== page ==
When we look at voters’ opinion on a ‘double engine government’ in elections year by year, we find that in the very first Assembly elections after the 2014 Lok Sabha election, voters in Haryana (45%), Maharashtra (29%) and Jharkhand (41%) fully agreed with the idea that the same government should be in power in the state and at the Centre for better development of the state, and only 11%, 10% and 7% respectively fully disagreed. In all three states, the BJP government was elected.

In 2015, voters of Delhi showed their faith in political pluralism by negating the idea of ‘double engine’ — 36% fully disagreed  (and fewer agreed) on having the same government as at the Centre — and gave a massive victory to a new entrant, Aam Aadmi Party (AAP).

In 2016, elections took place in four major states: West Bengal, Assam, Tamil Nadu and Kerala. In Assam, the support for a ‘double engine’ was the highest — with 46% fully in support as against 7% against the idea — and this opinion got reflected in the BJP getting elected to government for the first time in the state. In West Bengal, 29% fully agreed while 40% did not even respond to this question. In Kerala and Tamil Nadu, although voters supported the idea of a ‘double engine; government, the idea did not shape voting choice as Kerala elected the LDF and Tamil Nadu voted in the DMK.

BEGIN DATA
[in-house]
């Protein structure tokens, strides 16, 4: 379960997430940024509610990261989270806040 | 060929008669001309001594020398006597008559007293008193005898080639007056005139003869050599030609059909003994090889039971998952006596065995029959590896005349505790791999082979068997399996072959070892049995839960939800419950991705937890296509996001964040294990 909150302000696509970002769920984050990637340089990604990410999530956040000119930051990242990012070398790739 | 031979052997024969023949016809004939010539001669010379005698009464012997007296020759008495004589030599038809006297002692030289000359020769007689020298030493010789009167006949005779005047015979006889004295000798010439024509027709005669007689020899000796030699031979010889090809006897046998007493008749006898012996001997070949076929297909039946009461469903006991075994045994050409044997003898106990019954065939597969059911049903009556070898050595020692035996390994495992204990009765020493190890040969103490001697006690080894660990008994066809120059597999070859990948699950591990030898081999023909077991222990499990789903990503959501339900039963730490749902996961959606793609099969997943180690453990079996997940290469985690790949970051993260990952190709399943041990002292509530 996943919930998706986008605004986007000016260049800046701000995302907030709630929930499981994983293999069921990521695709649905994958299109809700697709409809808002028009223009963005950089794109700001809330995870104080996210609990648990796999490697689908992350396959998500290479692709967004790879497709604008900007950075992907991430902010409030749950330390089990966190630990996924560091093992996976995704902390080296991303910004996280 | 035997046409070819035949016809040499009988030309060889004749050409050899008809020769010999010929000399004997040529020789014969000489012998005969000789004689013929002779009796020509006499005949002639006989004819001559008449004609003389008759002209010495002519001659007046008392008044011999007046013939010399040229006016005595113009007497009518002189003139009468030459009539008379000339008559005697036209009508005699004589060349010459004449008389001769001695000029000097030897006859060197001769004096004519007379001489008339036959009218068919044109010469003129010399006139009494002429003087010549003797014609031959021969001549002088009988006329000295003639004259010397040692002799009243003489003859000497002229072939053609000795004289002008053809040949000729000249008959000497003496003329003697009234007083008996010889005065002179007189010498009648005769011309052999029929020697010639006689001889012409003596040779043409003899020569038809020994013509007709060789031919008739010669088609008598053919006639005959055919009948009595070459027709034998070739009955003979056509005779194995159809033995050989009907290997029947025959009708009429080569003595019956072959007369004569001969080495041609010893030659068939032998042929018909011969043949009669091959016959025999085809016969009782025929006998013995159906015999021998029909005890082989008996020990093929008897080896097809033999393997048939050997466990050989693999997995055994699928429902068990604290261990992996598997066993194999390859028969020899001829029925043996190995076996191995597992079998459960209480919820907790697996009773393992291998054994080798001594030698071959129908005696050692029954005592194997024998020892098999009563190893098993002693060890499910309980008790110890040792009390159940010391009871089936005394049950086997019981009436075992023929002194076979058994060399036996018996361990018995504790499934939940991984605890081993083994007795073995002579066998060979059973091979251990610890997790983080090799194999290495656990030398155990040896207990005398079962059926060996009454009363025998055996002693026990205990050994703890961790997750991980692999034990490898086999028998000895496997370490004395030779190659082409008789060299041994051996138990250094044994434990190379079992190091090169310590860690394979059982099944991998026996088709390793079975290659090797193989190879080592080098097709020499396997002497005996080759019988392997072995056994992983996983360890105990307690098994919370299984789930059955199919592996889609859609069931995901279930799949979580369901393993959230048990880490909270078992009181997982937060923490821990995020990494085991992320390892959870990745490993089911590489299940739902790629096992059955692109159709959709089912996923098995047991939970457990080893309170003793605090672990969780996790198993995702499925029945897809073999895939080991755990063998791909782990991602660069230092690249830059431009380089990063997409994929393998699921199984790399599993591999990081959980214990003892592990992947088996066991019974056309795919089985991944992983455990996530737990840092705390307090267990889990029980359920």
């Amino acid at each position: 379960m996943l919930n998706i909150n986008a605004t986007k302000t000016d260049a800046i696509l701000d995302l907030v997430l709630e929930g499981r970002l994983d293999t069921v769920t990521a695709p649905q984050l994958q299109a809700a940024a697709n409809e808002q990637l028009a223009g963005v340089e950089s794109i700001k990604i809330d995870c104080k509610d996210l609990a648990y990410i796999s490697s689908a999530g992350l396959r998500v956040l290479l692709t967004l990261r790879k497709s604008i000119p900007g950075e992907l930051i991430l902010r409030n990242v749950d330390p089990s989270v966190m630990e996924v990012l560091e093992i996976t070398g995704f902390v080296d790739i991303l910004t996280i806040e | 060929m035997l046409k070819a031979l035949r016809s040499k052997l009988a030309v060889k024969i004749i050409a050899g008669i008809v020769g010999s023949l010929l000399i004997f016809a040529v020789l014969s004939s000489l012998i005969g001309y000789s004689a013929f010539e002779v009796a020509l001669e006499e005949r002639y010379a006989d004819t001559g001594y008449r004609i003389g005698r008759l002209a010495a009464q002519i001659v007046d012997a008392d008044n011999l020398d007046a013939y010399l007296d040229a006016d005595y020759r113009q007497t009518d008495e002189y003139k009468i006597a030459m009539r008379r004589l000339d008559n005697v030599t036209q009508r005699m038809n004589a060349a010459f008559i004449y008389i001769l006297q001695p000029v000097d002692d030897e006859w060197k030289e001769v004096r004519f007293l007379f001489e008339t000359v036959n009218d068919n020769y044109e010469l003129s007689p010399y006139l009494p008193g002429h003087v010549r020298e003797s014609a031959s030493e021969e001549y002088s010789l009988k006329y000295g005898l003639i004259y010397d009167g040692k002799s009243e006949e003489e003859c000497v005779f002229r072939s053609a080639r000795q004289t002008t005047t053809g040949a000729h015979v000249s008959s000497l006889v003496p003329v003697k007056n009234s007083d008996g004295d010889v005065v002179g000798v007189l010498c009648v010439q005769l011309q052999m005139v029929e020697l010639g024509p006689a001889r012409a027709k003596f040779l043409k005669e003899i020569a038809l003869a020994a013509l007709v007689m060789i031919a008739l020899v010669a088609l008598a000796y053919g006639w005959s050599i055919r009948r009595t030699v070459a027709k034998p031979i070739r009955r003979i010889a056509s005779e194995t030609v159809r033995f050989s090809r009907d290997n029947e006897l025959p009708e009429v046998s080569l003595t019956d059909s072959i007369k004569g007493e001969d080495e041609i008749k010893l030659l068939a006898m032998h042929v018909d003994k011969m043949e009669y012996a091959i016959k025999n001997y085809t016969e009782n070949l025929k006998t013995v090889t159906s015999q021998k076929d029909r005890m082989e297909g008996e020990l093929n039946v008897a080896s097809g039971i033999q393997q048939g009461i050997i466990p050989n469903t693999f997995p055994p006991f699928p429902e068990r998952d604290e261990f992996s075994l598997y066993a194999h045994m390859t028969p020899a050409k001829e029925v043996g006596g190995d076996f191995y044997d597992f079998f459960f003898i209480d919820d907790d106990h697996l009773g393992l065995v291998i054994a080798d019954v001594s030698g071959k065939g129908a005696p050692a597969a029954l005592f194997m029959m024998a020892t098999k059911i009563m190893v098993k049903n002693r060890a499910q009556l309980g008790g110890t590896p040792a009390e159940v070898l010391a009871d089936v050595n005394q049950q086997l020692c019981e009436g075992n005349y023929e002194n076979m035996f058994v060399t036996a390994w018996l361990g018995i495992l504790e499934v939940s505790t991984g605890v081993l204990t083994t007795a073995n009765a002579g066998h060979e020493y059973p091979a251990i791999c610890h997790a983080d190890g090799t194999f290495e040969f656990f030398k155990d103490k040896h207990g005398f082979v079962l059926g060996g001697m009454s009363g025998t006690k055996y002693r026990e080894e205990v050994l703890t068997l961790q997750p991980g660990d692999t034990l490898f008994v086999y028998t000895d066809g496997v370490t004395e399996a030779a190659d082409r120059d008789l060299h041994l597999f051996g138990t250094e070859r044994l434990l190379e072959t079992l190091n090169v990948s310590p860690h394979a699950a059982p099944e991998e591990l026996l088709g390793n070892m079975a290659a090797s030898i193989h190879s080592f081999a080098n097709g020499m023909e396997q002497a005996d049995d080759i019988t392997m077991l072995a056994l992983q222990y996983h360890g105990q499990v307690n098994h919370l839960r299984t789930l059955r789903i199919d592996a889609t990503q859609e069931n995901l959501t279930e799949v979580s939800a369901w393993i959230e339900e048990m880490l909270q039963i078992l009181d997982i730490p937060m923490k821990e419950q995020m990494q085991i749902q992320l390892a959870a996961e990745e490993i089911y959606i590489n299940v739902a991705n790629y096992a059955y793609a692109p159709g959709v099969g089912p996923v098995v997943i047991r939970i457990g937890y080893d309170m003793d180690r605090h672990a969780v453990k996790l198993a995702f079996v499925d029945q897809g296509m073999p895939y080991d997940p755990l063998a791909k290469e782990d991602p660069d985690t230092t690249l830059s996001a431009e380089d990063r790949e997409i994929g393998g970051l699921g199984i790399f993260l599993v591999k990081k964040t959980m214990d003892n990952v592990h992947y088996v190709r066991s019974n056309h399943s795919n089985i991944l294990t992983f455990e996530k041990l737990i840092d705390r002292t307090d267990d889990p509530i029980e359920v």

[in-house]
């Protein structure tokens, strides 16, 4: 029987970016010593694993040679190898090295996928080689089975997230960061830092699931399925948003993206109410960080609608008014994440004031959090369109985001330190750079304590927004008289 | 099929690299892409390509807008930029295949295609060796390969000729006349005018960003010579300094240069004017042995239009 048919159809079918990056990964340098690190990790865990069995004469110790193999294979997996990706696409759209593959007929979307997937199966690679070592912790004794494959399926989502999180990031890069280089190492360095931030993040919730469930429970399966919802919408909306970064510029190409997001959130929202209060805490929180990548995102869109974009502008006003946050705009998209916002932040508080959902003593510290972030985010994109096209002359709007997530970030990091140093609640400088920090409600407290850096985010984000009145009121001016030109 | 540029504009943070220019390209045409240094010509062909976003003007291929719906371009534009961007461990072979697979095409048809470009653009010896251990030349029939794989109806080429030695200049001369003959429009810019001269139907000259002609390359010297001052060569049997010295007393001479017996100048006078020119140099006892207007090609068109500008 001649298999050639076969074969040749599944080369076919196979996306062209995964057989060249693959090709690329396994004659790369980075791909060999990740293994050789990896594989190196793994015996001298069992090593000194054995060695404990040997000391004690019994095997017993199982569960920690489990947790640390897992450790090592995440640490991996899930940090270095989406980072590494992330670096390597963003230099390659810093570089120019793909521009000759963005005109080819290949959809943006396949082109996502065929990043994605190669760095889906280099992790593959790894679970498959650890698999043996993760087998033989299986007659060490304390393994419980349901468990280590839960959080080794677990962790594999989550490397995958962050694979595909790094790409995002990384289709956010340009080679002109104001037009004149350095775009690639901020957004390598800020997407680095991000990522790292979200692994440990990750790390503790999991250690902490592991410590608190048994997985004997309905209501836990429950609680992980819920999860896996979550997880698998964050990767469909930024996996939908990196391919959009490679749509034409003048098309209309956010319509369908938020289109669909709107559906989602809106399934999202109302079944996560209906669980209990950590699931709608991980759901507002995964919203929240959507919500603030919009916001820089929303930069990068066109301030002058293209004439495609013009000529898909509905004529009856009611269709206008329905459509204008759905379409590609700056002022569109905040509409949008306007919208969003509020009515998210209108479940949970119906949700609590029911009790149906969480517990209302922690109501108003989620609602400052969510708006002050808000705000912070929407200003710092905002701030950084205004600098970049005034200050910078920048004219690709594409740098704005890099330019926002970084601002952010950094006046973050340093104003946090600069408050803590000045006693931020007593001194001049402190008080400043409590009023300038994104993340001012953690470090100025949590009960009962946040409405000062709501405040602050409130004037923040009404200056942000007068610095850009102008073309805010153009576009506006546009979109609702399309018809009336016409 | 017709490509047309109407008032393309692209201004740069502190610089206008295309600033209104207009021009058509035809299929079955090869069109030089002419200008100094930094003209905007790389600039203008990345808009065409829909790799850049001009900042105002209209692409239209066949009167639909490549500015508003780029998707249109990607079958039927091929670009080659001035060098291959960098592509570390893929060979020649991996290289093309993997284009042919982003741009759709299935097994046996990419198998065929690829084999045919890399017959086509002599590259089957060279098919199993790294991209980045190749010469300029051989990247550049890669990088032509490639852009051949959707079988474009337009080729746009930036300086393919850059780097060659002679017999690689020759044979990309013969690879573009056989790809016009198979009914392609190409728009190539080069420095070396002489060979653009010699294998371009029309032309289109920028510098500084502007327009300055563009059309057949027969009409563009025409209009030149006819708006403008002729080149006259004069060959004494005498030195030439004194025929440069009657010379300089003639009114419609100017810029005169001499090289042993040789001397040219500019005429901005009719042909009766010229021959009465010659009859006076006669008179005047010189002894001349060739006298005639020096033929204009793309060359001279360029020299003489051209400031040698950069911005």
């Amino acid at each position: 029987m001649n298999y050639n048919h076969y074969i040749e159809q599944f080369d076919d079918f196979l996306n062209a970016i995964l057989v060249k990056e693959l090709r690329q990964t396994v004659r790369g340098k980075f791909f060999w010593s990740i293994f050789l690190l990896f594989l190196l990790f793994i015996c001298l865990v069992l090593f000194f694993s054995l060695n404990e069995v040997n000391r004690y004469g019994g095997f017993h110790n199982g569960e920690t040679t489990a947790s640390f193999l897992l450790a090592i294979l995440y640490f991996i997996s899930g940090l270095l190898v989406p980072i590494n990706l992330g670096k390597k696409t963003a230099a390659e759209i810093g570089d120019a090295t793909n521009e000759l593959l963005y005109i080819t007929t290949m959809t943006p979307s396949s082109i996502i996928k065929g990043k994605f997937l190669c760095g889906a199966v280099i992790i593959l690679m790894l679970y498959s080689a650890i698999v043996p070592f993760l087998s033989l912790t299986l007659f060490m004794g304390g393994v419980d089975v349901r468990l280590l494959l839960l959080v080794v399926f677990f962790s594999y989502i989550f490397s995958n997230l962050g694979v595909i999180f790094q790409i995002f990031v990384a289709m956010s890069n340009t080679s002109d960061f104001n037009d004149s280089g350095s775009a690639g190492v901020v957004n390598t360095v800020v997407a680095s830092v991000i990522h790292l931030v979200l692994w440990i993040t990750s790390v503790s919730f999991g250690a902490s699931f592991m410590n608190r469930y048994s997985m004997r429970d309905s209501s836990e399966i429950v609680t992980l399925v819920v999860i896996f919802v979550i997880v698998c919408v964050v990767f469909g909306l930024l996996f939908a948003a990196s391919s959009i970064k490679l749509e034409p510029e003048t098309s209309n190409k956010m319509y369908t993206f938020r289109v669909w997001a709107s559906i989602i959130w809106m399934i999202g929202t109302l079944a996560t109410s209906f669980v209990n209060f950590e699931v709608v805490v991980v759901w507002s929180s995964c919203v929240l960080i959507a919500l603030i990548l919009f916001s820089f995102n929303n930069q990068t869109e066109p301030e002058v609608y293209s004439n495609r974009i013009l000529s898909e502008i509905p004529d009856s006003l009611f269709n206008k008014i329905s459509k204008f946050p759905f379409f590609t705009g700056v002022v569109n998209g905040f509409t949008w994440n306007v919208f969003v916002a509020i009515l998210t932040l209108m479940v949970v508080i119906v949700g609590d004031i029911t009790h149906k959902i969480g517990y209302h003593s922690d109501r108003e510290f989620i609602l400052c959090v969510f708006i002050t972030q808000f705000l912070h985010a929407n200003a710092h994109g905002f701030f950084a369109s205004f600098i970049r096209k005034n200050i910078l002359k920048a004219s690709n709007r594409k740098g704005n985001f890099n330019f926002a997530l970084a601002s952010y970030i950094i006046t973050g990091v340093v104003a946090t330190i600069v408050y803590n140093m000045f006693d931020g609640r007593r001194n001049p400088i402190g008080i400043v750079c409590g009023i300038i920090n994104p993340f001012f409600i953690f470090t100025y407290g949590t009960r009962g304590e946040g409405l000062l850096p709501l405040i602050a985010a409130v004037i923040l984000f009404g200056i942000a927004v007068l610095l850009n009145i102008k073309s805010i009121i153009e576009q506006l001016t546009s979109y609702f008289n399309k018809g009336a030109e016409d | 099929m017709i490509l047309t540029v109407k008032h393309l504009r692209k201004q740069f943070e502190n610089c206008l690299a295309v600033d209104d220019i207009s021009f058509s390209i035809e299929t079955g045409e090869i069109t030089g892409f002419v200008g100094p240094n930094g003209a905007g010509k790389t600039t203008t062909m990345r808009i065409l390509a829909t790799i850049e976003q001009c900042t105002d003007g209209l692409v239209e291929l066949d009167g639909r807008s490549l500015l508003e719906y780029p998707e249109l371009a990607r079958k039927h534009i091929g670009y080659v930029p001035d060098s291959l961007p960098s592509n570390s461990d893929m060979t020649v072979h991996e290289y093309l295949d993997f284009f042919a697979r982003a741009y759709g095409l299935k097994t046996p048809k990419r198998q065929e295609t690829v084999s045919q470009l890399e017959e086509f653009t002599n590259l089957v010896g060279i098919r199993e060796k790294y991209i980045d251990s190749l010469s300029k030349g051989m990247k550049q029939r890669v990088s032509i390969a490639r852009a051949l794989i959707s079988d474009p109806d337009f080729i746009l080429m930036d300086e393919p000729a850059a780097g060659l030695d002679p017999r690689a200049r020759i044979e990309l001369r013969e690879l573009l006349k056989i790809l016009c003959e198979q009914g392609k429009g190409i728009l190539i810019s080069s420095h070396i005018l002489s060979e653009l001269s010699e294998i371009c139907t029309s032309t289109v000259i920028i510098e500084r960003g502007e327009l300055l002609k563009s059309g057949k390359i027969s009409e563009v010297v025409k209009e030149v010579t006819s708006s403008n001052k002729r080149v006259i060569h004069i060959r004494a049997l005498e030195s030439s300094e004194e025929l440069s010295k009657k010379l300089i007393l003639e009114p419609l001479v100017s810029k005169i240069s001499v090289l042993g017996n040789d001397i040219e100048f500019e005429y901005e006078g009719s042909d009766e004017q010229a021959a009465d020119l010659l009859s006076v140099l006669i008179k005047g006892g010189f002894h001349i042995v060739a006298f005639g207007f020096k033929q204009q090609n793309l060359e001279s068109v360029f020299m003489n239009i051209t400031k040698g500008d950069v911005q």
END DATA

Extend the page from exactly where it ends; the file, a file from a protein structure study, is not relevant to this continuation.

During 2017-2020, support for a ‘double engine’ was comparatively low in Punjab, Meghalaya, Himachal Pradesh, Nagaland and Uttar Pradesh, and quite high in Tripura, Rajasthan, Delhi and Uttarakhand. The BJP won in Tripura and Uttarakhand, but could not win in Delhi and Rajasthan despite voters having expressed strong support for a ‘double engine’. Like Himachal Pradesh, Rajasthan also followed a trend of alternating governments  — people voted for the Congress despite supporting the idea of a ‘double engine’ government.

Declining acceptance

The findings from the recently concluded elections in four states — Assam, Kerala, Tamil Nadu and West Bengal — hint at a decline in acceptance for a ‘double engine’ government. Net agreement on the idea was negative in three of the states, the exception being Assam. The strongest disagreement for a ‘double engine’ was in Kerala (54%), followed by Tamil Nadu (40%) and West Bengal (33%). The disagreement had not been so strong in the 2016 elections in these states. Even in Assam, one can see a slight decline in agreement for a ‘double engine’ government.

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A campaign based on the idea of a ‘double engine’ government may be an attractive strategy, but one cannot notice any correlation between support for the idea and the results of voting. States follow their own traditional voting patterns. Support for the idea was higher among those states where the BJP has a strong electoral presence, and not as strong in states with significant regional parties —although exceptions were seen in Assam and Tripura.

Uttar Pradesh, where a ‘double engine’ government already exists, will be an interesting case as the BJP faces the electorate as an incumbent, rather than as a challenger.

Jyoti Mishra is with Lokniti-CSDS